The term "hindered aliphatic or cycloaliphatic vinylidene monomers" means addition polymerizable vinylidene monomers corresponding to the following formula II: ##STR2## wherein and A1 is a sterically bulky, aliphatic substituent of up to 20 carbons, R1 is selected from the group of radicals consisting of hydrogen and alkyl radicals containing from 1 to about 4 carbon atoms, preferably hydrogen or methyl; each R2 is independently selected from the group of radicals consisting of hydrogen and alkyl radicals containing from 1 to about 4 carbon atoms, preferably hydrogen or methyl; or alternatively R1 and Al together form a ring system. By the term "sterically bulky" is meant that the monomer bearing this substituent is normally incapable of addition polymerization by standard Ziegler-Natta polymerization catalysts at a rate comparable with ethylene polymerizations. Preferred hindered aliphatic or cycloaliphatic vinylidene monomers are those in which one of the carbon atoms bearing ethylenic unsaturation is tertiary or quaternary substituted. Examples of such substituents include cyclic aliphatic groups such as cyclohexyl, cyclohexenyl, cyclooctenyl, or ring alky or aryl substituted derivatives thereof, tert-butyl, norbornyl, and the like. Most preferred hindered aliphatic vinylidene compounds are the various isomeric vinyl- ring substituted derivatives of cyclohexene and substituted cyclohexenes, and 5-ethylidene-2-norbornene. Especially suitable are 1-, 3-, and 4-vinylcyclohexene.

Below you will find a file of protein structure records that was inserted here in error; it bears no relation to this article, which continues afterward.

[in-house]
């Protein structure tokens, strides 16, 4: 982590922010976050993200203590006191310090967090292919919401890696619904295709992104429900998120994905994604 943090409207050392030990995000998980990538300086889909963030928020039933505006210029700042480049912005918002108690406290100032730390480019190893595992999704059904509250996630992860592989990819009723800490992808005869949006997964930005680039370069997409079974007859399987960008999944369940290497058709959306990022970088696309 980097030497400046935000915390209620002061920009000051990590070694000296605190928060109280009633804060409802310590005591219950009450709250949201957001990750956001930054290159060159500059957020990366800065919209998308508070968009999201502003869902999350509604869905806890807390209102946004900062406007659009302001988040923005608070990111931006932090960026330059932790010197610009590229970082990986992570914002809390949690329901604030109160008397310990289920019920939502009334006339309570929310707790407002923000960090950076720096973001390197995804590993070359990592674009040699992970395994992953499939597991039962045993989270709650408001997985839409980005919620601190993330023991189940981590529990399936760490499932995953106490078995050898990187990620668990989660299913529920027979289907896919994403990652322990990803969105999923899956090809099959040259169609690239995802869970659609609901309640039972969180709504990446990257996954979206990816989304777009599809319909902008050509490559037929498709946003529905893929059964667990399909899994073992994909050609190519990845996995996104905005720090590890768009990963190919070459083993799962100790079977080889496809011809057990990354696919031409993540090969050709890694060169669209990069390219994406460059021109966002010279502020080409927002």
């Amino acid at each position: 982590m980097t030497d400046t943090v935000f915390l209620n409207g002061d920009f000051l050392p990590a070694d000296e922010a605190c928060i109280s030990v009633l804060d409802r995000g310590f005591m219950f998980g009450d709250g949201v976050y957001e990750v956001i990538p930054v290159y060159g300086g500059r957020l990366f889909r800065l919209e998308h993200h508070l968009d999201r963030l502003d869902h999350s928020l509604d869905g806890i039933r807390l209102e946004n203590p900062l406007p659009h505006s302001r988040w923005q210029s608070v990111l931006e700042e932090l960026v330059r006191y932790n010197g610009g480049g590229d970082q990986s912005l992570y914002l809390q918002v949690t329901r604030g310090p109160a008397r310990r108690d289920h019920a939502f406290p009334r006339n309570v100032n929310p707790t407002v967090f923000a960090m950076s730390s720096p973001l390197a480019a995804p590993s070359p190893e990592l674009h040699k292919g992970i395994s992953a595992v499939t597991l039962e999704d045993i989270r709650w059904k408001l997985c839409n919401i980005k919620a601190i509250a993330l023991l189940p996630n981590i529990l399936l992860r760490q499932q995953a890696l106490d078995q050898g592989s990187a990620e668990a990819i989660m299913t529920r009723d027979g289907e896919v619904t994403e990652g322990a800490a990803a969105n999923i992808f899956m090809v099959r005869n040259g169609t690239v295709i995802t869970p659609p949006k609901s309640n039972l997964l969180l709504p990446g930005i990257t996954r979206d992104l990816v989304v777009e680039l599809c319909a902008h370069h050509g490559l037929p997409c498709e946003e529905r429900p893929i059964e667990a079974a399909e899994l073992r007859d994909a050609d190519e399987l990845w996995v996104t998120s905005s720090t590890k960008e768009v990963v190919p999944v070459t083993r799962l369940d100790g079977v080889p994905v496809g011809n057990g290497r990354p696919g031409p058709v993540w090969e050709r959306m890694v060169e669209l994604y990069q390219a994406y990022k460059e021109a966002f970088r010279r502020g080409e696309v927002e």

The interpolymers of one or more α-olefins and one or more monovinylidene aromatic monomers and/or one or more hindered aliphatic or cycloaliphatic vinylidene monomers employed in the present invention as component (B) are substantially random polymers. These interpolymers usually contain from about 1 to about 65, preferably from about 5 to about 60, more preferably from about 10 to about 55 mole percent of at least one vinylidene aromatic monomer and/or hindered aliphatic or cycloaliphatic vinylidene monomer and from about 35 to about 99, preferably from about 40 to about 95, more preferably from about 45 to about 90 mole percent of at least one aliphatic α-olefin having from 2 to about 20 carbon atoms

Preferably, higher molecular weight interpolymer component (B) are used, such as those that possess a number average Mw of greater than 13,000. Also preferably such polymers possess a melt index (I2), ASTM D-1238 Procedure A, condition E, of less than 125, more preferably from 0.01-100, even more preferably from 0.01 to 25, and most preferably from 0.05 to 6. Also, the substantially random interpolymers have a heat of fusion of less than 50 J/g.

The present invention provides blends of interpolymer components of molecular weight and composition distributions selected to obtain an overall molecular weight and composition distribution which gives enhanced properties or processability.